Due to the type of clients I specialize in working with, I tend to hear about issues caused by female sex hormones. Most of the time it is PCOS (Polycystic ovary syndrome), a topic I plan to dive into in a future post. But recently, PMDD was mentioned, and I wanted to research it so I better understood it.
The medical community describes PMDD (Premenstrual dysphoric disorder) as a severe form of PMS that can cause physical and emotional symptoms severe enough to interfere with work, school, and social activities. I have an issue with this, because throwing PMDD in the same category as PMS can, and probably does, result in it being dismissed, ignored, or talked down about by medical providers. PMDD is more than just PMS, and it is not simply “being moody” or “PMS on steroids.”PMDD is a real medical condition that affects an estimated 3%-8% of women of childbearing age.
PMDD has been found to run in families, suggesting that there may be a genetic component. However, the exact cause of PMDD is unknown and not surprisingly, there is no cure. So, what is it?
PMDD, what is it?
The first thing I noticed in the research was the medical community has no idea what causes PMDD. I was not surprised by this, sometimes I think we know more about space than we know about the impact of female sex hormones. According to the article I found on the John Hopkins Medicine website, the medical community’s currently theory is PMDD is an abnormal reaction to the hormone fluctuations that happen within the menstrual cycle, particularly that the hormone changes result in a serotonin deficiency. Serotonin impacts mood, sleep, digestion, sex drive, etc.
Symptoms of PMDD
What does PMDD look like? Again, citing the John Hopkins Medicine website, they have a list of common symptoms. That list has 49 symptoms!!! And all the symptoms listed could and are symptoms of other things. You can see the full list here, but I will at least list the categories the symptoms are broken down into: psychological, fluid retention, respiratory problems, eye complaints, gastrointestinal, skin problems, neurologic and vascular, and other.
How do you know if you have PMDD? If I read between the lines, most medical providers kick patients over to mental health providers because of the litany of psychological symptoms. Since PMDD is a result of hormone fluctuations and mental health providers can’t run tests on your hormones, I am guessing most people aren’t ever actually diagnosed with PMDD. However, there are some criteria to diagnosing PMDD, which is listed in the DSM (Diagnostic & Statistical Manual of Mental Disorders), which reinforces the idea that this is a mental problem and not the actual problem, which is hormonal, but I digress.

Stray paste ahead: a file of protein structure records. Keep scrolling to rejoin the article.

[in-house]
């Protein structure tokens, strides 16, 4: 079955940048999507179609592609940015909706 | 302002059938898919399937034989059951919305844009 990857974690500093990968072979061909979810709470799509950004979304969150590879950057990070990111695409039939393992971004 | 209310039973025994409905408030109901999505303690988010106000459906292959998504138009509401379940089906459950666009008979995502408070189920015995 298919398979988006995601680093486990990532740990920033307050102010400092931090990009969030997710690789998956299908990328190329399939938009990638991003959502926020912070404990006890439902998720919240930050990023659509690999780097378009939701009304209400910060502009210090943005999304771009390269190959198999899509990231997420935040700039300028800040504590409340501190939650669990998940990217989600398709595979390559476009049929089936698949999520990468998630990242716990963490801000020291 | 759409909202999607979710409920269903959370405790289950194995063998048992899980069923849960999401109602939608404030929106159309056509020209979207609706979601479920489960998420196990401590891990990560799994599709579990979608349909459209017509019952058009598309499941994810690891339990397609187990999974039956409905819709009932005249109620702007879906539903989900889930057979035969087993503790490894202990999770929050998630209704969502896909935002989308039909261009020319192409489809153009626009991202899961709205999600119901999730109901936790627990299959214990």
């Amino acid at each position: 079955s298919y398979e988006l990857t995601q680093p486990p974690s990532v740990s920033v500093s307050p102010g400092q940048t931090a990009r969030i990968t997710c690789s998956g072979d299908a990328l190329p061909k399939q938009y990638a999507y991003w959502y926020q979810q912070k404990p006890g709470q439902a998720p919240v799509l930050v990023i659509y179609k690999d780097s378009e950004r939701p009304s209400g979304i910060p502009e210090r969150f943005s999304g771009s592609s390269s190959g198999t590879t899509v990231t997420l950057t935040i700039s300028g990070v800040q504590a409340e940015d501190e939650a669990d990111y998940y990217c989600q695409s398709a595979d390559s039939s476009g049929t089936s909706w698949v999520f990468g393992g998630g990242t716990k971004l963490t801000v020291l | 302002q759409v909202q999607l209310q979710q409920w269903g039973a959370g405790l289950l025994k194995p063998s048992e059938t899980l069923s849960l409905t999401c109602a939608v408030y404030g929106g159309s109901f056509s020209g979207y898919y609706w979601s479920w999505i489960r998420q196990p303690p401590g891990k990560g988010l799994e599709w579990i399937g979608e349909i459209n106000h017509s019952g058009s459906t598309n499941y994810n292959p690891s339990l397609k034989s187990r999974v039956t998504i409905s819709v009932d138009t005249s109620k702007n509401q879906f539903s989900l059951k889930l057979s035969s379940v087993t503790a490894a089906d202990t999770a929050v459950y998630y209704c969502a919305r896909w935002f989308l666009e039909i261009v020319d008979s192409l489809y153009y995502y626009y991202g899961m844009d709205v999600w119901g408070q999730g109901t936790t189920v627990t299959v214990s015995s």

To diagnose PMDD, over the course of a year, five or more of the following symptoms must be present during most menstrual cycles (this confuses me because anyone not on hormonal birth control are perpetually in a menstrual cycle, this term is not restricted to the phase of the cycle in which you have your period…):
- Depressed mood
- Anger or irritability
- Trouble concentrating
- Lack of interest in activities once enjoyed
- Increased appetite
- Insomnia or fatigue
- Feeling overwhelmed
- Physical symptoms including bloating, breast tenderness, headache.
These symptoms must also disrupt your life or work.
What are the PMDD treatment options? As I mentioned earlier, there is no cure. Reading over the list of treatments that can help reduce the symptoms, I don’t see anything that suggests any solid research went into the treatment, but rather, it is a list everyone should follow to be a healthy adult and to simply treat a multitude of disorders. I can also see how they are treating the symptoms versus the disorder itself:
- Increase protein and carbs, decrease sugar, salt, caffeine and alcohol
- Regular exercise
- Stress management
- Vitamin B6, calcium and magnesium
- Anti-inflammatory meds
- SSRIs (depression medication)
- Birth control pills
So, in a nutshell, if you haven’t already put it together, PMDD sounds like a nightmare and one that is ignored because it’s a “women’s issue”, which means no research money and is blamed on stress. Telling women that all their physical struggles are a result of stress in the modern-day equivalent of telling women 100 years ago their issue was hysteria.
Premenstrual Dysphoric Disorder (PMDD), John Hopkins Medicine
Any information provided about medical matters is purely educational and the author is not a medical professional and is not recommending any specific intervention for any specific person or giving medical advice. Please consult your own medical provider for information about your own situation
This blog post is for informational purposes only and does not create any type of therapeutic relationship. For specific assistance, please consult your own medical and/or mental health provider.